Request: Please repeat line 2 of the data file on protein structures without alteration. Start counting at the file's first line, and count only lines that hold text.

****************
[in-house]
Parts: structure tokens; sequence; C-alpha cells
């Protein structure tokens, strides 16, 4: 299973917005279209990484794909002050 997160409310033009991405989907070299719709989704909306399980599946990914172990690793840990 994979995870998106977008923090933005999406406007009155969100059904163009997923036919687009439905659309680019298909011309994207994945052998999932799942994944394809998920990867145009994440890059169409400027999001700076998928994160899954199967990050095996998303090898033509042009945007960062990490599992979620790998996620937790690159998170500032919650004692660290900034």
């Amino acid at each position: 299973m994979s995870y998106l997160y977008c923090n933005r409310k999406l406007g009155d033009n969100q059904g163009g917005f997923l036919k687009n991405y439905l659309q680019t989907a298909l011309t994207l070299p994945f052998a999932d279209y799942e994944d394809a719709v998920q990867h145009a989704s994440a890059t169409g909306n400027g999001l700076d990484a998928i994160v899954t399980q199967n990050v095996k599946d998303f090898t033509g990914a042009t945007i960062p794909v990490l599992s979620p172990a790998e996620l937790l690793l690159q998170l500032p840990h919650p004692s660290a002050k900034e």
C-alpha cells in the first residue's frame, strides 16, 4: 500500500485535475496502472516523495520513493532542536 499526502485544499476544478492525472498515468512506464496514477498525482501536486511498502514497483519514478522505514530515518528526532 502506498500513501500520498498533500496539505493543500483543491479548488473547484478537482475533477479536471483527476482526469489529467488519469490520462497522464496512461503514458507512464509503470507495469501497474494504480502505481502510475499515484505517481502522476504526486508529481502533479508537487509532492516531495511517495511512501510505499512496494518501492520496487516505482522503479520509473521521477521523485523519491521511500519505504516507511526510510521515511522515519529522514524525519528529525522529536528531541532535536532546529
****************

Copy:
Parts: structure tokens; sequence; C-alpha cells